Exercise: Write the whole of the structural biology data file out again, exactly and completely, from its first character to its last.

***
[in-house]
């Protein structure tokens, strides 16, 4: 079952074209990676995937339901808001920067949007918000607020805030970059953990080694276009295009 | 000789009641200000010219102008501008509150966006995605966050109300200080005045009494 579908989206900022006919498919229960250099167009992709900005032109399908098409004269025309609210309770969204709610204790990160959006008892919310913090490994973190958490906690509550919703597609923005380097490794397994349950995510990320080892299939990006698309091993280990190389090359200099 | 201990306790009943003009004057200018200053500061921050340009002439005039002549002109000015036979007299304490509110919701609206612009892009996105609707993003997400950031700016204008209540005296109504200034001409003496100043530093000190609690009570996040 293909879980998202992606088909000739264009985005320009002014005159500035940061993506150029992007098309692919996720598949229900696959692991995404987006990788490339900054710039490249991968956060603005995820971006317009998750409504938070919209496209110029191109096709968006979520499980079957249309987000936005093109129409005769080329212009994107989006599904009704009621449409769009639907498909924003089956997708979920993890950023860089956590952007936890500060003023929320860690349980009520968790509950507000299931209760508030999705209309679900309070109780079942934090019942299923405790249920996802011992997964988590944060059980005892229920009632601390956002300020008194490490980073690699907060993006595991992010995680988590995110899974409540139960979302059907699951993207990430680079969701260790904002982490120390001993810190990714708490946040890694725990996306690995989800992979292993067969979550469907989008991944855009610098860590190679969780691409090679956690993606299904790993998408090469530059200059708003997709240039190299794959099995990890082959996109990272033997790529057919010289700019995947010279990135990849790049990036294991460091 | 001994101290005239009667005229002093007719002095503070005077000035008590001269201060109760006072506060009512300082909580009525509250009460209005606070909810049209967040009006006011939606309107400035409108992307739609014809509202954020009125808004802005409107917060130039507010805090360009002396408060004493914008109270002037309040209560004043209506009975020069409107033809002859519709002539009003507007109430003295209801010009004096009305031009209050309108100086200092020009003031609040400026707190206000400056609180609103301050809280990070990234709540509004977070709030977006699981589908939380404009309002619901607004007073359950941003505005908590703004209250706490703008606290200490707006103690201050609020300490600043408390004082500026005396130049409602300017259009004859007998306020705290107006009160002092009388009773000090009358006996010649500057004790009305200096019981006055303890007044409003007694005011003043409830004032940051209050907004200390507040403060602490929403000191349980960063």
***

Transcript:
[in-house]
């Protein structure tokens, strides 16, 4: 079952074209990676995937339901808001920067949007918000607020805030970059953990080694276009295009 | 000789009641200000010219102008501008509150966006995605966050109300200080005045009494 579908989206900022006919498919229960250099167009992709900005032109399908098409004269025309609210309770969204709610204790990160959006008892919310913090490994973190958490906690509550919703597609923005380097490794397994349950995510990320080892299939990006698309091993280990190389090359200099 | 201990306790009943003009004057200018200053500061921050340009002439005039002549002109000015036979007299304490509110919701609206612009892009996105609707993003997400950031700016204008209540005296109504200034001409003496100043530093000190609690009570996040 293909879980998202992606088909000739264009985005320009002014005159500035940061993506150029992007098309692919996720598949229900696959692991995404987006990788490339900054710039490249991968956060603005995820971006317009998750409504938070919209496209110029191109096709968006979520499980079957249309987000936005093109129409005769080329212009994107989006599904009704009621449409769009639907498909924003089956997708979920993890950023860089956590952007936890500060003023929320860690349980009520968790509950507000299931209760508030999705209309679900309070109780079942934090019942299923405790249920996802011992997964988590944060059980005892229920009632601390956002300020008194490490980073690699907060993006595991992010995680988590995110899974409540139960979302059907699951993207990430680079969701260790904002982490120390001993810190990714708490946040890694725990996306690995989800992979292993067969979550469907989008991944855009610098860590190679969780691409090679956690993606299904790993998408090469530059200059708003997709240039190299794959099995990890082959996109990272033997790529057919010289700019995947010279990135990849790049990036294991460091 | 001994101290005239009667005229002093007719002095503070005077000035008590001269201060109760006072506060009512300082909580009525509250009460209005606070909810049209967040009006006011939606309107400035409108992307739609014809509202954020009125808004802005409107917060130039507010805090360009002396408060004493914008109270002037309040209560004043209506009975020069409107033809002859519709002539009003507007109430003295209801010009004096009305031009209050309108100086200092020009003031609040400026707190206000400056609180609103301050809280990070990234709540509004977070709030977006699981589908939380404009309002619901607004007073359950941003505005908590703004209250706490703008606290200490707006103690201050609020300490600043408390004082500026005396130049409602300017259009004859007998306020705290107006009160002092009388009773000090009358006996010649500057004790009305200096019981006055303890007044409003007694005011003043409830004032940051209050907004200390507040403060602490929403000191349980960063």